The Federal Deposit Insurance Corporation (FDIC) has called for feedback on a potential review of its merger and acquisition (M&A) rules for banks.
The FDIC issued a request for information (RFI) on March 25 to gauge opinions from the industry and other “interested parties” on bank mergers.
In July last year President Joe Biden signed an executive order specifically encouraging regulators and government agencies to provide “more robust” scrutiny of M&A involving US banks.
The FDIC said on Friday: “Significant changes over the past several decades in the banking industry and financial system warrant a review of the regulatory framework.”
The corporation’s research found that the number of FDIC-insured banks with less than $10 billion in total assets had fallen from 15,099 in 1990 to just 4,851 as of the end of 2020. This marked a decline of 68% in 30 years.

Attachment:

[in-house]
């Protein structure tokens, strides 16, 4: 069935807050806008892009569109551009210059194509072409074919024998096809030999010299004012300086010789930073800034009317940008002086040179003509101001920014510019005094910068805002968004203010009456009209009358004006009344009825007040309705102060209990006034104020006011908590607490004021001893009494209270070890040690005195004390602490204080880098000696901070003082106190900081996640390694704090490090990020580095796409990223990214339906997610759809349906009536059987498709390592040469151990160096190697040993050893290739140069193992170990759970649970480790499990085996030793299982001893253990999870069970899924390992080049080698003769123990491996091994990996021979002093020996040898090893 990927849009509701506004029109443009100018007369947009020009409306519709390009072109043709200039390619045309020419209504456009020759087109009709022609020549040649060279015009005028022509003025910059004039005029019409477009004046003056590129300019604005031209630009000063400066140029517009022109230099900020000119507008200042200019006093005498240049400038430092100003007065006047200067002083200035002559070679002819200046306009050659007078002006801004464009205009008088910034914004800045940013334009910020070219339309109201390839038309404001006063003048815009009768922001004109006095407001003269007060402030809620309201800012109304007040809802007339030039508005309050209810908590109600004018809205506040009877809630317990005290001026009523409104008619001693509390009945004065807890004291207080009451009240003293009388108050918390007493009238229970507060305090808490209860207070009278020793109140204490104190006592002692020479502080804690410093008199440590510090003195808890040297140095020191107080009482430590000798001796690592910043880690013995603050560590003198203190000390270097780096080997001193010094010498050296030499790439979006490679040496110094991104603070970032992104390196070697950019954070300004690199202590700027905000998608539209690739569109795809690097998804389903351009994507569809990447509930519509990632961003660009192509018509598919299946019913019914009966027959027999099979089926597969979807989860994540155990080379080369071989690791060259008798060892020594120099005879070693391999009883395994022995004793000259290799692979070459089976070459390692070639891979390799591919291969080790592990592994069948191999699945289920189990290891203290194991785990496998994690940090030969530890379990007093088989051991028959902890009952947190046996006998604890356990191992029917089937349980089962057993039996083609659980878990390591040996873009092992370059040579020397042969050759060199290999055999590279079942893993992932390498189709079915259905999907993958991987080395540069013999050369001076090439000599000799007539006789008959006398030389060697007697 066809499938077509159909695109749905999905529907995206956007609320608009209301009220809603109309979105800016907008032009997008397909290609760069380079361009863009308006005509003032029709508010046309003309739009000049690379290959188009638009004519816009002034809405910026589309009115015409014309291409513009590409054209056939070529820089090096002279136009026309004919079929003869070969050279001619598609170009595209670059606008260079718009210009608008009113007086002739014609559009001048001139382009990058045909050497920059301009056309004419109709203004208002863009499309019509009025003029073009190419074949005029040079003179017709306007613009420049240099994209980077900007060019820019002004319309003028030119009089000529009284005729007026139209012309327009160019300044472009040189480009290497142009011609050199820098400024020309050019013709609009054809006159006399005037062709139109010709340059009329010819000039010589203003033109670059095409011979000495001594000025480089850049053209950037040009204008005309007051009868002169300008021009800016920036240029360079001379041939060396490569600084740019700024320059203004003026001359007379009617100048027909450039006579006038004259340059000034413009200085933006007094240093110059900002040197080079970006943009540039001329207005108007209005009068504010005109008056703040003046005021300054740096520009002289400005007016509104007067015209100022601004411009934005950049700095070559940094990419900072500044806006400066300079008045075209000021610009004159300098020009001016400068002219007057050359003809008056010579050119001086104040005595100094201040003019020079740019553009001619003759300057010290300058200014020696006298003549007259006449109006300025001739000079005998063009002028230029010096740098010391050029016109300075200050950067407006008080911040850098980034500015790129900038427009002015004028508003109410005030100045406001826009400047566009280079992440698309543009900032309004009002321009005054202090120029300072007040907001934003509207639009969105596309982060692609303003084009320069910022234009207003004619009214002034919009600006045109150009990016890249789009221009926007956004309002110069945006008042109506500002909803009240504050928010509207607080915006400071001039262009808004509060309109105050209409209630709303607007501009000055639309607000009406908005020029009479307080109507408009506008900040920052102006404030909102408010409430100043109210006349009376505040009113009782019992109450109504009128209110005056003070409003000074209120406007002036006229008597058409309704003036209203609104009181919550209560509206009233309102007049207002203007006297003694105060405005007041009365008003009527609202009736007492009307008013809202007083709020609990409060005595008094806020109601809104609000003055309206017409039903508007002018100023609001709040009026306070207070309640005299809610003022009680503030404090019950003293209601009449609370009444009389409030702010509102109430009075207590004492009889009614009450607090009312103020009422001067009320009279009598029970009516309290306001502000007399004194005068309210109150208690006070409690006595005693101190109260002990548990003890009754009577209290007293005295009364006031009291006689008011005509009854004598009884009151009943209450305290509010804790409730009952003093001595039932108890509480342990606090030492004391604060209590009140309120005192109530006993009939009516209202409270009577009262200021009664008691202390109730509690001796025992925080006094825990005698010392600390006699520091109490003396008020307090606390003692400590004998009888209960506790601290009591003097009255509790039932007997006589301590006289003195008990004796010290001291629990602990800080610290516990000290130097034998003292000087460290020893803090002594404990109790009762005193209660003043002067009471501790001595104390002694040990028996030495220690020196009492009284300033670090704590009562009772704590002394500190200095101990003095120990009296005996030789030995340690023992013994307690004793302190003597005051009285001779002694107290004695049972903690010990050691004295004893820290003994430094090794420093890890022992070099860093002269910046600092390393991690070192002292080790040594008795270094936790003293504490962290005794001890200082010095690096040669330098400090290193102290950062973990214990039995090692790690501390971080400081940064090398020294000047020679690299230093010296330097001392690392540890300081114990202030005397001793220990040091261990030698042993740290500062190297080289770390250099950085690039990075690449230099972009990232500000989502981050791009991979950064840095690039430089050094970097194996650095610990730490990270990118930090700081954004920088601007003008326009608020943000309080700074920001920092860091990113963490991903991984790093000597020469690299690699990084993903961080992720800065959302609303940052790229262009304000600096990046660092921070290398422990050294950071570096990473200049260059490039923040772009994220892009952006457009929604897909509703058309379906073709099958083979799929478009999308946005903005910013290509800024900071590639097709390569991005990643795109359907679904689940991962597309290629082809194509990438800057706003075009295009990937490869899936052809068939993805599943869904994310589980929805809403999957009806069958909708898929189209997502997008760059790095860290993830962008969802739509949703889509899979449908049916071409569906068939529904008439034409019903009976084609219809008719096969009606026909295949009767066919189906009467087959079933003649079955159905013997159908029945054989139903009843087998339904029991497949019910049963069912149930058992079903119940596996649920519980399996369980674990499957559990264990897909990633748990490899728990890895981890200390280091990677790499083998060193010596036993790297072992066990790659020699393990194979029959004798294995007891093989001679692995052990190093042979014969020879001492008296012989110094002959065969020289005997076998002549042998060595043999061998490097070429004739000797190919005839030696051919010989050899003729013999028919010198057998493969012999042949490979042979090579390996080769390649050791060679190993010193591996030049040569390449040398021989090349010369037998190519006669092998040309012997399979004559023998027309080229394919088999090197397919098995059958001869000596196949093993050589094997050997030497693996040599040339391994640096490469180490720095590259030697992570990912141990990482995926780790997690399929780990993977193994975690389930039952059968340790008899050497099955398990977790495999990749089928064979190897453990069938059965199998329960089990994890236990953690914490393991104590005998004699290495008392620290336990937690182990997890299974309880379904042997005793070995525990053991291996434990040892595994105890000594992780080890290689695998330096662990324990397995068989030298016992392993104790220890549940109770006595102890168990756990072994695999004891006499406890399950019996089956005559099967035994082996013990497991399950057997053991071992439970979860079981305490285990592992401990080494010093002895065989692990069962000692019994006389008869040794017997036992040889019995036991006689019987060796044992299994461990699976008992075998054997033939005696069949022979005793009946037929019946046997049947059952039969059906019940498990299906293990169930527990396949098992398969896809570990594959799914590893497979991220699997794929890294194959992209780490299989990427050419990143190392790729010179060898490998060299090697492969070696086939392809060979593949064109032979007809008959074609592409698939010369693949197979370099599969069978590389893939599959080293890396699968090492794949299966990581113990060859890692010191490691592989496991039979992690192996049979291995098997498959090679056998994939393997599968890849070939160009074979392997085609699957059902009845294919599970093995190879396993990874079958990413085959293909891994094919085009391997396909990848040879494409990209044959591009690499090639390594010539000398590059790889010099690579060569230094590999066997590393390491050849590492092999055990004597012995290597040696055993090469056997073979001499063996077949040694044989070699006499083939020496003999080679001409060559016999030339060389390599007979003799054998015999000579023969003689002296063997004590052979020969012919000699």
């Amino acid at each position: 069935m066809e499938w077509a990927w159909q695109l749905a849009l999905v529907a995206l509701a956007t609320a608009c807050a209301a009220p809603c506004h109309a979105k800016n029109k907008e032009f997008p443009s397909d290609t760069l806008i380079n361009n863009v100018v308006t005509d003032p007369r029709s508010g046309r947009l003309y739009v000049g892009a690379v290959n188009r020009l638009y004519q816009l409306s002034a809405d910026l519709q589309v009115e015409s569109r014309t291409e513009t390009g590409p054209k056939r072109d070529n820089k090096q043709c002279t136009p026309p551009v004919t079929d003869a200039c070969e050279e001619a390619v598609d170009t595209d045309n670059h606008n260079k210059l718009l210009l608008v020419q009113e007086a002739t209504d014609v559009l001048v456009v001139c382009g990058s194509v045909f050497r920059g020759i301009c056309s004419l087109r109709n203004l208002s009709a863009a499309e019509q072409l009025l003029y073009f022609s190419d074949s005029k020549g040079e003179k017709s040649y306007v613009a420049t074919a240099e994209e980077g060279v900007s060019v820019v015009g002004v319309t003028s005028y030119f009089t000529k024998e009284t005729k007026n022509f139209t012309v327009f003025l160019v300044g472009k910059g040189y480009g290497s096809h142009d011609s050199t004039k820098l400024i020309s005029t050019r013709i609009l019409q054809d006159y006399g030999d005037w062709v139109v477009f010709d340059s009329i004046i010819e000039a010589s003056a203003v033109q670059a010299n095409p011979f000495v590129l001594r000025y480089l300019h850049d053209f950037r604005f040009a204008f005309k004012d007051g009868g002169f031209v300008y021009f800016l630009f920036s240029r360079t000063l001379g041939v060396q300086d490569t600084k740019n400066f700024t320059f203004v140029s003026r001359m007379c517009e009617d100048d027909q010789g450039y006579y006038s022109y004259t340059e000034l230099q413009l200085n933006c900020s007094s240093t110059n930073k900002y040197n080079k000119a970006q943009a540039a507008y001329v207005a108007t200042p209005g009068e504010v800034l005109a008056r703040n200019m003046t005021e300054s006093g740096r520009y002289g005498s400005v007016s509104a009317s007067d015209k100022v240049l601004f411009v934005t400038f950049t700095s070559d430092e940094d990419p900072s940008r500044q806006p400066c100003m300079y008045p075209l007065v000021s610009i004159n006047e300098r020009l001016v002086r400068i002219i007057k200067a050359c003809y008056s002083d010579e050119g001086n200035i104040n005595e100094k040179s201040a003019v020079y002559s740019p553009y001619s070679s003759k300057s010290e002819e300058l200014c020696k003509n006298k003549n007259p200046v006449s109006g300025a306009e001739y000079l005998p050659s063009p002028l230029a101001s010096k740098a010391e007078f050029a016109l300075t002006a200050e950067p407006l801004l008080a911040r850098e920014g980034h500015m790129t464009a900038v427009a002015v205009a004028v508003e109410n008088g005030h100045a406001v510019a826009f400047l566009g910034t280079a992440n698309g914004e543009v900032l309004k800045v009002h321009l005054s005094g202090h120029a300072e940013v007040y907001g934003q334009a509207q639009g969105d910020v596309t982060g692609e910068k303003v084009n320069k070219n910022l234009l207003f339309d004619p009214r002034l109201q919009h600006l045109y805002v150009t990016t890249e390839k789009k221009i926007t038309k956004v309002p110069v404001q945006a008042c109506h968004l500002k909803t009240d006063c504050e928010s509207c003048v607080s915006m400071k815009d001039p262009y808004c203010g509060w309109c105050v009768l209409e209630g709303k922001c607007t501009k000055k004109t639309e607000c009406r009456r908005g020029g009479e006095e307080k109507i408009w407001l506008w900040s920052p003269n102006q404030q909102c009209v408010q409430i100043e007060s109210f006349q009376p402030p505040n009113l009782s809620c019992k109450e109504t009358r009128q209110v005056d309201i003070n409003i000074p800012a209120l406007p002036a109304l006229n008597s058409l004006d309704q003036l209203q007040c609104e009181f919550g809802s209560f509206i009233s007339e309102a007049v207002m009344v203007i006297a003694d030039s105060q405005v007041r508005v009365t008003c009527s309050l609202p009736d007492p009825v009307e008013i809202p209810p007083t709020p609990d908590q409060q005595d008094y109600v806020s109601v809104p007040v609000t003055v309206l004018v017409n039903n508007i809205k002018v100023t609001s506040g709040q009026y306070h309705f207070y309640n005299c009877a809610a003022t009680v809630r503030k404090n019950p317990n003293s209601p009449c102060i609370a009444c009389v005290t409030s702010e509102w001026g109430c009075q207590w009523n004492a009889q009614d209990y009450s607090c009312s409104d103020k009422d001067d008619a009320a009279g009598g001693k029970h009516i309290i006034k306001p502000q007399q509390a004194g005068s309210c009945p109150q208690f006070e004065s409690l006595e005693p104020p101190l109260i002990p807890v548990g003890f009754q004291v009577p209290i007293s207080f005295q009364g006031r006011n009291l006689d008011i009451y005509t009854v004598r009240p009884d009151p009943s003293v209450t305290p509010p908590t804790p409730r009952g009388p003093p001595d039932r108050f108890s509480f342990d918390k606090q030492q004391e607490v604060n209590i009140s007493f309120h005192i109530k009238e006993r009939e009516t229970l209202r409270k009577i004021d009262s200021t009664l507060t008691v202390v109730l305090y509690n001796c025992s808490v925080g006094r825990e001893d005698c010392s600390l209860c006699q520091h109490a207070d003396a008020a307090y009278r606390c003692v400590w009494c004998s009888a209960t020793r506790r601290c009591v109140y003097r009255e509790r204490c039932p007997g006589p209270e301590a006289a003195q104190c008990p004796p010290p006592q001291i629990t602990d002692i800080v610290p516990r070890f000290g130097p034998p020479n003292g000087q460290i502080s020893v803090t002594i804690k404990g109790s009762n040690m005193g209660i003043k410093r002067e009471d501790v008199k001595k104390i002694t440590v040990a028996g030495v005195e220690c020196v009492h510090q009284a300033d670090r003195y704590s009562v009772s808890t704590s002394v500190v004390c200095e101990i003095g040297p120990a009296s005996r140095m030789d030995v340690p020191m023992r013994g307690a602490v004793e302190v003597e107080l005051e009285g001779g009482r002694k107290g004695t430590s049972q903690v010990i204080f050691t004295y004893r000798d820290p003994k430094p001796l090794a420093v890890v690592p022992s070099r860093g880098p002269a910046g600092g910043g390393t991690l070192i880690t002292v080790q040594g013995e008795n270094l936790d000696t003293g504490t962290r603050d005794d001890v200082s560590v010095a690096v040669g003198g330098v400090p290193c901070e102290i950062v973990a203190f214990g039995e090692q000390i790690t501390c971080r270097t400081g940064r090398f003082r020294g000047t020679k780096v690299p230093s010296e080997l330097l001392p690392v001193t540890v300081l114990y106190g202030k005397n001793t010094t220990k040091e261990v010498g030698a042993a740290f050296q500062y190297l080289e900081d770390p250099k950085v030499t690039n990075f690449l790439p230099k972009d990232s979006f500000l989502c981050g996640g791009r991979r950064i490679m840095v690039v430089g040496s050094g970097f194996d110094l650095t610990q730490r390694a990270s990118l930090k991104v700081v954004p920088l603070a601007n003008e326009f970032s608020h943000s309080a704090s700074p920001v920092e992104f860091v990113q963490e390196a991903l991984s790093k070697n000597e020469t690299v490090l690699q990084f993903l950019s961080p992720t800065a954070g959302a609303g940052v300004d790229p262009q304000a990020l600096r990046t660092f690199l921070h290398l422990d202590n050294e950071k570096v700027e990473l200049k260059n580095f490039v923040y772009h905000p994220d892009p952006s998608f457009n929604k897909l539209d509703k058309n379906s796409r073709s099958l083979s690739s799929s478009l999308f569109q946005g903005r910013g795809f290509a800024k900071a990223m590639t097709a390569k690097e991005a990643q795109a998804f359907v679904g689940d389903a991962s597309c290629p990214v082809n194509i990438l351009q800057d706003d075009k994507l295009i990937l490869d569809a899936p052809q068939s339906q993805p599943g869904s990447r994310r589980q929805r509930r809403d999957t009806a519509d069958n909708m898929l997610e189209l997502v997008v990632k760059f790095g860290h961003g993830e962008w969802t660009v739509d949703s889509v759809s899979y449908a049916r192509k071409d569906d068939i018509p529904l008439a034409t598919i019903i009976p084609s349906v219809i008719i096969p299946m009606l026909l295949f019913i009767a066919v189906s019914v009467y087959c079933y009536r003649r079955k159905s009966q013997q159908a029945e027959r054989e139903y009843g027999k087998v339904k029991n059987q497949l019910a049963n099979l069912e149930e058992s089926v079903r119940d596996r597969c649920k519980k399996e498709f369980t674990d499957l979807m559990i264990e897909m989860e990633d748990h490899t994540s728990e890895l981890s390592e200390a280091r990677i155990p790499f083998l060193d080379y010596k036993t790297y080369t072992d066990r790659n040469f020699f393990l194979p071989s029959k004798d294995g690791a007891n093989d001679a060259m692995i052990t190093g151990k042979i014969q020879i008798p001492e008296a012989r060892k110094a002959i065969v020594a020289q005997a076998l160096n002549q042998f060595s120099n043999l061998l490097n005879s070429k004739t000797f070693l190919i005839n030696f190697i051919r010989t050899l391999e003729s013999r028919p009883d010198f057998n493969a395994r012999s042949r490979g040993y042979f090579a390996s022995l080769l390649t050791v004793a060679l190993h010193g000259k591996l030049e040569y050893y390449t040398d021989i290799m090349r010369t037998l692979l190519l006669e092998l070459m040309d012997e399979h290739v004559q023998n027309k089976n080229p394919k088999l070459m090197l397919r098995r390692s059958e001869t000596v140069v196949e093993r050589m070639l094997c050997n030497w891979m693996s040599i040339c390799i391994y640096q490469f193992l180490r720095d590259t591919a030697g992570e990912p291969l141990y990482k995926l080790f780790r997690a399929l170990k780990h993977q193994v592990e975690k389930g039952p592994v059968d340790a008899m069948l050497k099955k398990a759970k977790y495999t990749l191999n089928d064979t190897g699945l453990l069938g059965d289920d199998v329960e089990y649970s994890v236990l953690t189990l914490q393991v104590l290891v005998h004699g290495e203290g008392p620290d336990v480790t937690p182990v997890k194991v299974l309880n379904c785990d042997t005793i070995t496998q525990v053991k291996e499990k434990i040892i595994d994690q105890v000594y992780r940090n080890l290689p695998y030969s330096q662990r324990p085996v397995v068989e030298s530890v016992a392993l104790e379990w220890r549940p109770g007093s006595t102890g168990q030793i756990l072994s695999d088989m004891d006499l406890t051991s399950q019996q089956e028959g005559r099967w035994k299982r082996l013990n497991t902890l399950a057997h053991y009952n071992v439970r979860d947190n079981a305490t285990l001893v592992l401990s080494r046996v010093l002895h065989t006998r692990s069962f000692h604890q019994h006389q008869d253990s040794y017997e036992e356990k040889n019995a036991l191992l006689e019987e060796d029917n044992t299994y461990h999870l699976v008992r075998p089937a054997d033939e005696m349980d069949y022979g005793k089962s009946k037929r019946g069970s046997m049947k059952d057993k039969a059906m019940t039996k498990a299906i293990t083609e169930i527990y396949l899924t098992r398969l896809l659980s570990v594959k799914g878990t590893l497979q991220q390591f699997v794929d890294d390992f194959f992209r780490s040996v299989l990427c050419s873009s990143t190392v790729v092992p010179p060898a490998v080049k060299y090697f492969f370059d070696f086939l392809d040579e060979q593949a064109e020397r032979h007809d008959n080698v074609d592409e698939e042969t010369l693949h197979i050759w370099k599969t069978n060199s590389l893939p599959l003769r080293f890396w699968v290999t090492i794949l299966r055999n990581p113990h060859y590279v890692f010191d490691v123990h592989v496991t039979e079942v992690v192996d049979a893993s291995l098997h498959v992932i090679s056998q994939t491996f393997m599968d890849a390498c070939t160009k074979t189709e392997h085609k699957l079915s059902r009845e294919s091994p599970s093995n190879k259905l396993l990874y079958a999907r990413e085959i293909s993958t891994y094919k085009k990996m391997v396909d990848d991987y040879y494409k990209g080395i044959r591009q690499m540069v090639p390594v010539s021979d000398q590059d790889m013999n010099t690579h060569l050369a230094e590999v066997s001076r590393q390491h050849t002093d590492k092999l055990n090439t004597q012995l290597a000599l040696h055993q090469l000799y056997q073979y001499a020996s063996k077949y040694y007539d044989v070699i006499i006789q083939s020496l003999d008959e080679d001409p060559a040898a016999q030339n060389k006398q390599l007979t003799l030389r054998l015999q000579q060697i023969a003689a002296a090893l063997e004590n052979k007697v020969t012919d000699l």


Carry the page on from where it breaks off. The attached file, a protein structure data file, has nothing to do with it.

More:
Last year’s executive order described this as “excessive consolidation” and highlighted that no transaction had been blocked by federal authorities in the past 15 years.
The FDIC also cited the Dodd-Frank Act, which had added in new rules for bank M&A — including the need for regulators to consider financial stability when approving transactions.
The RFI is available here, and the deadline for responses is 60 days after publication in the Federal Register.
The American Bankers Association has previously raised concerns about credit unions purchasing banks in an effort to target a wealthier demographic. Last week, Mississippi became the latest state to place limits on what kind of companies can buy or merge with state-chartered banks.
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